Keisuke Yoshida

A/W ‘24 | Tokyo

March 25, 2024
By Jee Young Park

At MIDWEST Tokyo Keisuke Yoshida’s cape trench coat is located in the men’s section but it doesn’t matter, I tried it on, should I put this? Well, there is nothing to say. I looked like I was wearing a KEISUKEYOSHIDA trench coat, instantly recognizable on the streets of Tokyo and amongst certain digital enclaves. I knew because I had proof of this from moments prior, when someone had uttered his name, identifying the designer of the pea coat I had on. Damn, it must feel good to have achieved this level of success.

Yet Yoshida had been haunted by failure in the form of a recurring dream, we found out later in his show notes. In this dream, he flunks a year of college and he invited us to an immersive show on-site at Rikkyo University, to present his A/W ‘24 collection. The result appeared to be the most complete version of his universe to date.

An austere palette formed the foundation of his looks while crimson and purple-- used to punctuate the consciousness during times of repentance, grief, and celebration in the Christian calendar-- connected the collection to his more transgressive use of color in the past. They were purer in their expression here, falling on choir robes and cassocks as they would in real life.

Much of the collection was an ode to the beauty of uniforms and the modifications we make in rebellion or out of necessity in everyday life. For example, the waistlines of pleated skirts revealed the inner lining as if folded over. The same detail appeared in the first look on a pair of dress shorts (a clever extension) and in more mature stylings where the lining matched the color of the blouse.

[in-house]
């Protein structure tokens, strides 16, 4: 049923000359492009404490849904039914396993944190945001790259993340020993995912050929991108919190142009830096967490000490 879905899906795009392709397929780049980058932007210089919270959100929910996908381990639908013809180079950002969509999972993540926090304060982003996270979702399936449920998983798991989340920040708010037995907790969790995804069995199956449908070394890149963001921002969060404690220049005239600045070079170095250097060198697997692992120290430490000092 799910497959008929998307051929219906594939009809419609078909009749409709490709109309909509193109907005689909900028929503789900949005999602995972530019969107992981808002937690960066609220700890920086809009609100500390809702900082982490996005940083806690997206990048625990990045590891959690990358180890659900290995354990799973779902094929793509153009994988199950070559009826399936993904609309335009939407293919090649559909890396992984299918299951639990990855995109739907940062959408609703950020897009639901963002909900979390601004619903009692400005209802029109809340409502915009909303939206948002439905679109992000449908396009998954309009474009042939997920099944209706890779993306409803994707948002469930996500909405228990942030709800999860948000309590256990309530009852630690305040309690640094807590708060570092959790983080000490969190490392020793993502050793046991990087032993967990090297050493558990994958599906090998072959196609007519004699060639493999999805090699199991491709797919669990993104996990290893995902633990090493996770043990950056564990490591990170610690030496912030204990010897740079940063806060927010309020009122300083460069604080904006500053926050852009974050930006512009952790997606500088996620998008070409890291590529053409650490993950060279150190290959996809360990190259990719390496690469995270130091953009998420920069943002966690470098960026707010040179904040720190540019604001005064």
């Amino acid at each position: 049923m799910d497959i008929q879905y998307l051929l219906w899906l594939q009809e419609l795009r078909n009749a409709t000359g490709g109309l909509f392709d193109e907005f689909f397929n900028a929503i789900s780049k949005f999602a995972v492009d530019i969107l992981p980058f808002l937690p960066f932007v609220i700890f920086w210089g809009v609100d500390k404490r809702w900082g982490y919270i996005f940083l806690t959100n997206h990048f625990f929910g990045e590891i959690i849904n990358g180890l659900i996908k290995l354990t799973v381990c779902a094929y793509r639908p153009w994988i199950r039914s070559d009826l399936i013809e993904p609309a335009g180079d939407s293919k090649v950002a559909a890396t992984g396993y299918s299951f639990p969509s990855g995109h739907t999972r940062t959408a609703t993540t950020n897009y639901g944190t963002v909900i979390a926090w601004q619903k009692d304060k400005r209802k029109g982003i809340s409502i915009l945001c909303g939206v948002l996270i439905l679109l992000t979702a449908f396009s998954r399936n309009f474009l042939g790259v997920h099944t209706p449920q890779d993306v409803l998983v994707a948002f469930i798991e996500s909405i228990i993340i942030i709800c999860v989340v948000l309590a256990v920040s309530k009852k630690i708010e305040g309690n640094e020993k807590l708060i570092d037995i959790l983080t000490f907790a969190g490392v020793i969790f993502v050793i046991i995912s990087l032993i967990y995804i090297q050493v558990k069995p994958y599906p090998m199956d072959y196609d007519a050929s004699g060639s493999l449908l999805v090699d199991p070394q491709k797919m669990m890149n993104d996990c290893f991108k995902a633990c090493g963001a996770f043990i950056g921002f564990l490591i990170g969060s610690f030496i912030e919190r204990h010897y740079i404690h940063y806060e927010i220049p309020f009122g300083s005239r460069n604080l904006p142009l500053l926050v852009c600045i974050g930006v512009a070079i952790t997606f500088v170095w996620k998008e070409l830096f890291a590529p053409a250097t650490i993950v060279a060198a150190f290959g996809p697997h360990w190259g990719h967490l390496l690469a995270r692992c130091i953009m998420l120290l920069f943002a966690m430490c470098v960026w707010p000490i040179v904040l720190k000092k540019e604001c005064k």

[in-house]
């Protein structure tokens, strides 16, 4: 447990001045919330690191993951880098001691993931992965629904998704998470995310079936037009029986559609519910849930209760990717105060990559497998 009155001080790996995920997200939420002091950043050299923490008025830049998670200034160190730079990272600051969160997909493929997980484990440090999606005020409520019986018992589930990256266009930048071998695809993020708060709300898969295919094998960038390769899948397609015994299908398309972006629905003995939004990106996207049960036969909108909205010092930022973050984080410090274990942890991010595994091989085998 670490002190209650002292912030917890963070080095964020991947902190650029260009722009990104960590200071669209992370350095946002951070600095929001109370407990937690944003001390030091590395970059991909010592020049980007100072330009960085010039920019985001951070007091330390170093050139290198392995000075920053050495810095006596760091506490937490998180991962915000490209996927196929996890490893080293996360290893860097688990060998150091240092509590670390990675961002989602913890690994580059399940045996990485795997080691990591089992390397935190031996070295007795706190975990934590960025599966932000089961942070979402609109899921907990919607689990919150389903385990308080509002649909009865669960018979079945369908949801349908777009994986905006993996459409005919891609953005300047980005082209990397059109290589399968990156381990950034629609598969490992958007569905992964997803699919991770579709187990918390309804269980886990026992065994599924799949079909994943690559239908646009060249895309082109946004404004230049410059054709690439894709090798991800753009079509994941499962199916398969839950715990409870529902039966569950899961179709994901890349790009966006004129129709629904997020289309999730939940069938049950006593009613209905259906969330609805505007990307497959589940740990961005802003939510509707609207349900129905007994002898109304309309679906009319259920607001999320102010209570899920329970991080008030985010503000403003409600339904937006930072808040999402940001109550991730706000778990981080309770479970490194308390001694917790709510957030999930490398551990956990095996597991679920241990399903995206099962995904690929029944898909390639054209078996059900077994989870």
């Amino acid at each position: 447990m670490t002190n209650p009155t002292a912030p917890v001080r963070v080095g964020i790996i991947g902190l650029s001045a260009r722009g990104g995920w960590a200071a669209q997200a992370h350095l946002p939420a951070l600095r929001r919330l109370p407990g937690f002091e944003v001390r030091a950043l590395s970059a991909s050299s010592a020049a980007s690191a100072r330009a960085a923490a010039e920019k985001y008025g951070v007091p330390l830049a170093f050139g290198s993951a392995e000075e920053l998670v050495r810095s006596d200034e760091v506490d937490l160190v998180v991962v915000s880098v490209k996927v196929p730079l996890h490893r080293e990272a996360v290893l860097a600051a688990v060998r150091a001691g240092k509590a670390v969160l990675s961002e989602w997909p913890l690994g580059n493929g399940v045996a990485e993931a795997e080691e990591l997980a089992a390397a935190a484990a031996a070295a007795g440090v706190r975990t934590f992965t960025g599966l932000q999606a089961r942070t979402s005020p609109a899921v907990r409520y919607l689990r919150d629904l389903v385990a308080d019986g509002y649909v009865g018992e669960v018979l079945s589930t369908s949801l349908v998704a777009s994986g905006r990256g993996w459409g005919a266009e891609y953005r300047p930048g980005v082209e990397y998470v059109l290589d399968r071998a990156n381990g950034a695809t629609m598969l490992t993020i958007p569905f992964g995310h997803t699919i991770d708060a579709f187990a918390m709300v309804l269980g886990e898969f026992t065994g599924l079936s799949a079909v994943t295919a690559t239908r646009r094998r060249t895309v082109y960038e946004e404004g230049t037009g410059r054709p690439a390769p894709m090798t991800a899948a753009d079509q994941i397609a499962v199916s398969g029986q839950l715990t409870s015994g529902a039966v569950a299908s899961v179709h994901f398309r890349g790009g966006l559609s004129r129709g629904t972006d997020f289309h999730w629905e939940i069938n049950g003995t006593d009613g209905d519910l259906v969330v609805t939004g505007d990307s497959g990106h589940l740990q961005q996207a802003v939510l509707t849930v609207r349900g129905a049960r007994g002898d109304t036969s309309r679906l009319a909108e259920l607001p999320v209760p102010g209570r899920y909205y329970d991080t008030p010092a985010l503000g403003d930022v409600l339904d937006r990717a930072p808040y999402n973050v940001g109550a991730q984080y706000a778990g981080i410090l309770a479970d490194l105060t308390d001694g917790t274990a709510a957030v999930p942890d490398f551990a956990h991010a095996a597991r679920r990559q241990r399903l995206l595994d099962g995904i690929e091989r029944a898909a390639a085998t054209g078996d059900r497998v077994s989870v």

Also appearing in the opening look, a dress shirt collar detached from the seam halfway, panned out and draped onto the side of the shoulder like a stole worn by a priest, revealing the necktie on one side as if in a state of undress. The same detail was later shown on a blouse, the stole end wrapped around the neck like a scarf.

Yoshida did not shy away from grade school uniforms or more matronly inspirations either, incorporating them more subtly with the Rikkyo Primary School student cap, more fashionably by proposing traditional Japanese student backpacks as sturdy briefcases, or more charmingly as scout uniforms.

As for the “melancholic young man,” Yoshida carved out a place for him with deftly tailored overcoats and jackets, impressively in look 31 and with knit scarves in collaboration with Koda Yo of fluss.

There was a lot to excavate from the 16 years of memories at school and Yoshida showed everyone none of those years was spent in vain.

For fans, this was a triumphant moment they shared with the designer, celebrating a familiar narrative and creations they’ve cherished since he launched KEISUKEYOSHIDA in 2015.

Photo credit: Courtesy of KEISUKEYOSHIDA

We recommend viewing the runway show on FASHIONSNAP.COM’s YouTube page.